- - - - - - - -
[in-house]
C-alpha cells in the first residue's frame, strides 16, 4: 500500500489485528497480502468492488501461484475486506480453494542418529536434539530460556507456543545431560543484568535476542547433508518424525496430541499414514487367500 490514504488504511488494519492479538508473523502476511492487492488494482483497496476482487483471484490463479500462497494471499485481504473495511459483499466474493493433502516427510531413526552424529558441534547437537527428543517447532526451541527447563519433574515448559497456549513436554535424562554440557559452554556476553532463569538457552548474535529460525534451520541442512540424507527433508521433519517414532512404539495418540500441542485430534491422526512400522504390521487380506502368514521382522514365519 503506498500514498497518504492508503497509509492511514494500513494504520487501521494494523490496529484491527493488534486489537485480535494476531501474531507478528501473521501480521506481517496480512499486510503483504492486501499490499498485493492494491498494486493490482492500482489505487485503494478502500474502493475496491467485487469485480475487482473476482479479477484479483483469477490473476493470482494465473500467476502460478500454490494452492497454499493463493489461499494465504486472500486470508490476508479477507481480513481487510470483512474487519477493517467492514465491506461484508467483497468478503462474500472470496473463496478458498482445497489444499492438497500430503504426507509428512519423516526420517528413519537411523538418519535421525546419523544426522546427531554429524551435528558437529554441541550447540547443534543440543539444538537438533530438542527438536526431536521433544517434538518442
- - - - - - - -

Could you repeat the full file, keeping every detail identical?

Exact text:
[in-house]
C-alpha cells in the first residue's frame, strides 16, 4: 500500500489485528497480502468492488501461484475486506480453494542418529536434539530460556507456543545431560543484568535476542547433508518424525496430541499414514487367500 490514504488504511488494519492479538508473523502476511492487492488494482483497496476482487483471484490463479500462497494471499485481504473495511459483499466474493493433502516427510531413526552424529558441534547437537527428543517447532526451541527447563519433574515448559497456549513436554535424562554440557559452554556476553532463569538457552548474535529460525534451520541442512540424507527433508521433519517414532512404539495418540500441542485430534491422526512400522504390521487380506502368514521382522514365519 503506498500514498497518504492508503497509509492511514494500513494504520487501521494494523490496529484491527493488534486489537485480535494476531501474531507478528501473521501480521506481517496480512499486510503483504492486501499490499498485493492494491498494486493490482492500482489505487485503494478502500474502493475496491467485487469485480475487482473476482479479477484479483483469477490473476493470482494465473500467476502460478500454490494452492497454499493463493489461499494465504486472500486470508490476508479477507481480513481487510470483512474487519477493517467492514465491506461484508467483497468478503462474500472470496473463496478458498482445497489444499492438497500430503504426507509428512519423516526420517528413519537411523538418519535421525546419523544426522546427531554429524551435528558437529554441541550447540547443534543440543539444538537438533530438542527438536526431536521433544517434538518442